Letters — 25 April 2018
Follow the Security Council Lead

Dear Editor:

This is the British response to Guatemala’s referendum vote to go to the ICJ, yes the same British that caused this mess with Guatemala in the first place:

1. “The United Kingdom has welcomed the result of April 15 referendum on taking Guatemala’s territorial, maritime and insular dispute with Belize to the International Court of Justice in The Hague. We also congratulate the people of Guatemala for participating and demonstrating their commitment to democratic values. Through debate, discussion and deliberations, they confirmed that the ICJ route is the best way to resolve any differences. The British Government supports this process as the route agreed upon jointly by Guatemala and Belize”, said UK ambassador to Guatemala Carolyn Davidson.

2. ‘We encourage the government of Belize to hold their referendum soon to maintain the momentum towards a lasting and peaceful solution to this dispute. Legal certainty between the two countries will boost peace, investment and social development,” the ambassador further said.  Ambassador Davidson said the UK and Guatemala share a strong partnership based on a commitment to shared democratic ideals, human rights, and economic prosperity, adding that, “The United Kingdom reiterates its support for both countries in their efforts to make progress toward peace and effective implementation of confidence building measures’.

3. For those who always believed that the British had our back, the message cannot be clearer than this. Great Britain will never abandon their Guatemalan support because they have more capital invested in Guatemala than in the entire country of Belize, ten times over. If we continue to lead with the age-old thought that Guatemala is a measly Third World banana republic, we need to start thinking again. Guatemala is a powerhouse internationally and a highly respected authority in Central and Latin America. Guatemala ensured years ago that it did its homework right in addressing this unfounded claim. While our leadership was sleeping at the wheels, Guatemala ensured that it took possession of the Sarstoon both literally, militarily and in the eyes of the international community. Additionally it ensured that it played the victim to a country with a far smaller and less powerful military than its own, by actively encouraging its citizens to the west and south to occupy Belizean territory, whereby increasing the potential for conflict with Belizean security forces. Furthermore, they had no reservations about allowing a healthy portion of their population to illegally migrate to Belize, forming a strong diaspora community with the same country it has a claim over. Trust me when I say that this was strategic and planned. Now the nail in the coffin is the pressure that is placed on Belize to also agree to the ICJ since Guatemala has already done it. In the eyes of the international community Guatemala is the country that has taken the first step to end this conflict peacefully. Talk about playing their hands right.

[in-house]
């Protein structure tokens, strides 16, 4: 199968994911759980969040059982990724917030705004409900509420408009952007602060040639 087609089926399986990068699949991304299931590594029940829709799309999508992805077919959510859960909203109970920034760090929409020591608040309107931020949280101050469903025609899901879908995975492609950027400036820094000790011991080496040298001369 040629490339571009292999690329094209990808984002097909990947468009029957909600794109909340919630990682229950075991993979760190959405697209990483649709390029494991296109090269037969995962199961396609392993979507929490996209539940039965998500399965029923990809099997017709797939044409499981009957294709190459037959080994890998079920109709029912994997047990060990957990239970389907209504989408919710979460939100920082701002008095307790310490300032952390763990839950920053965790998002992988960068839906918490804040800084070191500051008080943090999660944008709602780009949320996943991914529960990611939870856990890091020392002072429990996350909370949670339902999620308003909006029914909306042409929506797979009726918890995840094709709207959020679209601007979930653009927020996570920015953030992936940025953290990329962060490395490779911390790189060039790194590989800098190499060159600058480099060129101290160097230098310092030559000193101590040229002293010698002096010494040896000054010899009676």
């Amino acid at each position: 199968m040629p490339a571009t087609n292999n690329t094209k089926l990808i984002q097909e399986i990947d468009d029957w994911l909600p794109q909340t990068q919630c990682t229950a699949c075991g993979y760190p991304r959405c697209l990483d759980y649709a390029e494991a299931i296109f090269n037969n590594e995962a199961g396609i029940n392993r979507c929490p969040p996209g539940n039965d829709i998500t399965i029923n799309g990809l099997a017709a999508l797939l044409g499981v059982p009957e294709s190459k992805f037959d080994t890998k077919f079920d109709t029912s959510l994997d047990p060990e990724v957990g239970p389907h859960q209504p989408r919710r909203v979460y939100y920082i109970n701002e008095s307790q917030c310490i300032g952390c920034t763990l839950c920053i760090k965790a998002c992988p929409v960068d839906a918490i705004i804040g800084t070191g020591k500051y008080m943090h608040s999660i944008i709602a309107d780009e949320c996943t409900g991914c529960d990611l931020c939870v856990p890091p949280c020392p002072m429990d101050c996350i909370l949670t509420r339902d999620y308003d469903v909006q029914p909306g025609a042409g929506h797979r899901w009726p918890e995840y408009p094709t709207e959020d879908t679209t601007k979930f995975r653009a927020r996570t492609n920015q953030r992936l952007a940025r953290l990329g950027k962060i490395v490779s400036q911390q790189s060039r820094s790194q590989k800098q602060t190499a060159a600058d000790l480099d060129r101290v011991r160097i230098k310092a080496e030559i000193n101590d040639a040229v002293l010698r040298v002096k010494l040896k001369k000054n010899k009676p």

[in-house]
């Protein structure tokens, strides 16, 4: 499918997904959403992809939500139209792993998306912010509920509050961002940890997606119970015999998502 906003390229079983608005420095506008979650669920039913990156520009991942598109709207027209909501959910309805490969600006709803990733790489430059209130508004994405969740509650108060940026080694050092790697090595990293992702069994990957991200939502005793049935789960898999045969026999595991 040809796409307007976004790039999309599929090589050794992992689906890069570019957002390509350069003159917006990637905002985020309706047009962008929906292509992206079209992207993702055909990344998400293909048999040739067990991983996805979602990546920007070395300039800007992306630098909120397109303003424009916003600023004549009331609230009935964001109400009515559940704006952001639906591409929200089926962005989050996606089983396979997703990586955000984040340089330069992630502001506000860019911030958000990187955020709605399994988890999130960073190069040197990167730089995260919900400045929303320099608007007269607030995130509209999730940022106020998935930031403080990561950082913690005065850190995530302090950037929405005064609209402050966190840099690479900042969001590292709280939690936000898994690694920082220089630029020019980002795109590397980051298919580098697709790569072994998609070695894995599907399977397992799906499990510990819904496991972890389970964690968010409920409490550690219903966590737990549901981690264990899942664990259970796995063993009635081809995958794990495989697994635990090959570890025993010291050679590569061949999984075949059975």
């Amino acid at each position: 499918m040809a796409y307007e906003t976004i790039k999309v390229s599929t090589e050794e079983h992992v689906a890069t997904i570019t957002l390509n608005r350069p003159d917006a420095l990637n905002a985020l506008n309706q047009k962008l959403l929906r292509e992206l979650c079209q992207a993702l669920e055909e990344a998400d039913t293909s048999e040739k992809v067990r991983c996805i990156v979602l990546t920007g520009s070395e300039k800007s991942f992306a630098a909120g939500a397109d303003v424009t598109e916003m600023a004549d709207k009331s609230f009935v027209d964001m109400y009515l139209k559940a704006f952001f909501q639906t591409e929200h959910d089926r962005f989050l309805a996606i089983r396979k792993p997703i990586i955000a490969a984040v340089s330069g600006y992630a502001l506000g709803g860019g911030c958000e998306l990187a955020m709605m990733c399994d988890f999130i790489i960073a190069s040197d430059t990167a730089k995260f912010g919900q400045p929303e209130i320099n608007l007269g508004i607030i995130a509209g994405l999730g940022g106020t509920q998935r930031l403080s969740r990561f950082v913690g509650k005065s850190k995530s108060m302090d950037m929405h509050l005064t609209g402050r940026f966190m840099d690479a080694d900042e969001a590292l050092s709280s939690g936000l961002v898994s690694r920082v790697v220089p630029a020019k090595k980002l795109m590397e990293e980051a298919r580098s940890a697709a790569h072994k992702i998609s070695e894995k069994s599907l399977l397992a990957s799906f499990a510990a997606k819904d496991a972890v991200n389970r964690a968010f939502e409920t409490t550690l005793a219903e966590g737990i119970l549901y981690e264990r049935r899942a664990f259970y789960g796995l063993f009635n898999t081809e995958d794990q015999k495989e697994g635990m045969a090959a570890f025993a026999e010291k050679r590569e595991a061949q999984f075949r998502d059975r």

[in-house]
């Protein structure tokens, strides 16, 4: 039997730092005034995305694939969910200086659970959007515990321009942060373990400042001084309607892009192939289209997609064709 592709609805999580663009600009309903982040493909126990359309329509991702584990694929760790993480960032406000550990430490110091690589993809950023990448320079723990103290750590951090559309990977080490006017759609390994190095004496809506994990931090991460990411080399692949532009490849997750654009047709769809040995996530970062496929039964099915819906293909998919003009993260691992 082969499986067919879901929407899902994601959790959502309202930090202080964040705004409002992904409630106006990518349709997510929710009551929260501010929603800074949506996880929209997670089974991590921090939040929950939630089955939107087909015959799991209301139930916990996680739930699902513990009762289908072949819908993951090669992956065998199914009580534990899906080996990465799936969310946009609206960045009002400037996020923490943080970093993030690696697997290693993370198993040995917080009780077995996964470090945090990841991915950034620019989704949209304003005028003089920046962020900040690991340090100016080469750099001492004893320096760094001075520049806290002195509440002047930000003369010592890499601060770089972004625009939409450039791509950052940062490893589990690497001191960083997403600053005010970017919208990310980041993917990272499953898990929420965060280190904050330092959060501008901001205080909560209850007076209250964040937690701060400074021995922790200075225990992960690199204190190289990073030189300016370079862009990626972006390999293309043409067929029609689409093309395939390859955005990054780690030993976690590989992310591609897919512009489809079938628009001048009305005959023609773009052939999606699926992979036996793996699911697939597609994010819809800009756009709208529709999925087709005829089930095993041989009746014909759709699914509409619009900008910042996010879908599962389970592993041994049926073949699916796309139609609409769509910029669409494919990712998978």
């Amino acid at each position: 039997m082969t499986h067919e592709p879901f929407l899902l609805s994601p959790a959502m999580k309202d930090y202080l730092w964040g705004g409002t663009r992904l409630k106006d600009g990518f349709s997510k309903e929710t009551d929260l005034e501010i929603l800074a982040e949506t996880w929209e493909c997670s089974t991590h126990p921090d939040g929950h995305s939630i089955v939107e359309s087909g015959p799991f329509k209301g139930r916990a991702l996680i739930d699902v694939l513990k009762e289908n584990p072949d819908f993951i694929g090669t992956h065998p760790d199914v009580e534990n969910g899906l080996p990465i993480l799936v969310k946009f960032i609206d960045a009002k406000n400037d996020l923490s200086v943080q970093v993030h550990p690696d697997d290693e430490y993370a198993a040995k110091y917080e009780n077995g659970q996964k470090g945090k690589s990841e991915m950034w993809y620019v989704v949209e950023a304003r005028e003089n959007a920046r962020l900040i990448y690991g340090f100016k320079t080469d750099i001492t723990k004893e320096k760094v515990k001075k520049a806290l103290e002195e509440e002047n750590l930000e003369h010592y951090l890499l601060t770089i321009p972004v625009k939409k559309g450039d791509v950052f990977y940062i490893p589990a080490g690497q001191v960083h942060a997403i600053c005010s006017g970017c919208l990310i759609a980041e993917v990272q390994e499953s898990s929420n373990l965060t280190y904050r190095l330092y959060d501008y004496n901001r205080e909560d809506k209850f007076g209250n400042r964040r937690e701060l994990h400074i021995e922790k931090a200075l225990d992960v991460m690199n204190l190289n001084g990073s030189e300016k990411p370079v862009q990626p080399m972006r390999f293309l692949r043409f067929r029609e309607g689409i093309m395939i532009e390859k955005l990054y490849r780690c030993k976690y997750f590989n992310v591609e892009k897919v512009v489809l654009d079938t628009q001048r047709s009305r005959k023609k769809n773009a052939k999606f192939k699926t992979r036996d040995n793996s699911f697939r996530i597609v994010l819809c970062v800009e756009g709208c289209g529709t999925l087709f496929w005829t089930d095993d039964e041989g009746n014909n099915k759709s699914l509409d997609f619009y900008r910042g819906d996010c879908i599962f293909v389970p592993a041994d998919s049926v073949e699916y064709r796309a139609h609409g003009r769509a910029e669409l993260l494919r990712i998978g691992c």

4. Belizeans should feel no pressure about taking this to the ICJ because when faced with similar territorial claims, the UN Security Council which is comprised of the US, Britain, Russia, China and France did absolutely nothing when placed in the same position. These would be the same countries that would have to enforce any ruling of the ICJ. Did the British opt to go to the ICJ when Argentina invaded the Falklands Islands? No, Margaret Thatcher sent a British armada 8000 miles to retake the islands. In 2014 when tension rose in Crimea, Putin simply sent in troops and annexed it to Russia. There was not a single mention of negotiation or going to any ICJ. China’s territorial dispute with Taiwan will never reach not even the steps of the ICJ, since the Chinese have threatened that should Taiwan ever declare independence, they will simply cross the straits and take over. The US also shares a number of small territorial disputes with its neighbor to the north, Canada. No ICJ here either. France, on the other hand, has 14 outstanding territorial disputes, none of which, I am sure, will ever see the light of day of the ICJ. So tell me why should Belize opt to go down this road? What a lot of us fail to realize is that there is no appealing if we lose and if the diplomatic game is any indication of what will happen at the ICJ, then those in the south better start applying for their Cedulas. Make no mistake, Guatemala will not come out empty-handed from the ICJ because it has invested too much in its plans to get some of Belize.

It’s all about the people!!!!

Sincerely,
Neri O. Briceño

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Deshawn Swasey

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